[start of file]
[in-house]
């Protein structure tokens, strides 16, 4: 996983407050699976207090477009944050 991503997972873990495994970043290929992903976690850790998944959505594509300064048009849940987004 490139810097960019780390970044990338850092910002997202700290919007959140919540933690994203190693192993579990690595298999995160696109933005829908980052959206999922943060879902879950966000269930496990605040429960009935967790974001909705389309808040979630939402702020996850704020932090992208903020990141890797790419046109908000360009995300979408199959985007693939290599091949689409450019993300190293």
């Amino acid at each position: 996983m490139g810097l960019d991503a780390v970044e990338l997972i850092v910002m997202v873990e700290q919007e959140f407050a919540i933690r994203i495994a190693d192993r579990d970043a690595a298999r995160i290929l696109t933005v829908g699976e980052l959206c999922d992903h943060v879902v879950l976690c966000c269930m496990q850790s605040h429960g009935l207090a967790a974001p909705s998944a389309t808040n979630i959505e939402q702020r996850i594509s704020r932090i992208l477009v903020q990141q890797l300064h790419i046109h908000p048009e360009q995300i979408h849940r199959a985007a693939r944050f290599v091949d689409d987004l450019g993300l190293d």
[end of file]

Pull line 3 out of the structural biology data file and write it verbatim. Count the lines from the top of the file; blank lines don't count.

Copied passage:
């Amino acid at each position: 996983m490139g810097l960019d991503a780390v970044e990338l997972i850092v910002m997202v873990e700290q919007e959140f407050a919540i933690r994203i495994a190693d192993r579990d970043a690595a298999r995160i290929l696109t933005v829908g699976e980052l959206c999922d992903h943060v879902v879950l976690c966000c269930m496990q850790s605040h429960g009935l207090a967790a974001p909705s998944a389309t808040n979630i959505e939402q702020r996850i594509s704020r932090i992208l477009v903020q990141q890797l300064h790419i046109h908000p048009e360009q995300i979408h849940r199959a985007a693939r944050f290599v091949d689409d987004l450019g993300l190293d």